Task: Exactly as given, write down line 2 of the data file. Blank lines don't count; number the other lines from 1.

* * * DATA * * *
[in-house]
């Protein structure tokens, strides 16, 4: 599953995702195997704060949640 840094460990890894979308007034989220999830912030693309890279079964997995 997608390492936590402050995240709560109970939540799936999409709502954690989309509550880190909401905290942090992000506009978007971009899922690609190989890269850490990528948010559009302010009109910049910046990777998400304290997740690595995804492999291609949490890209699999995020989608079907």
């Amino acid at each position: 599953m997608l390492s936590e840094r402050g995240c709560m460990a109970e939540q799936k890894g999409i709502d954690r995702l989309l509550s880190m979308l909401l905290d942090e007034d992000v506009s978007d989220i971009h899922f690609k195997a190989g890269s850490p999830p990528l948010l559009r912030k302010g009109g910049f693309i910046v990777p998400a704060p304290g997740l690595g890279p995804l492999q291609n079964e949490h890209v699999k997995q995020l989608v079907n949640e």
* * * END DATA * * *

């Protein structure tokens, strides 16, 4: 599953995702195997704060949640 840094460990890894979308007034989220999830912030693309890279079964997995 997608390492936590402050995240709560109970939540799936999409709502954690989309509550880190909401905290942090992000506009978007971009899922690609190989890269850490990528948010559009302010009109910049910046990777998400304290997740690595995804492999291609949490890209699999995020989608079907």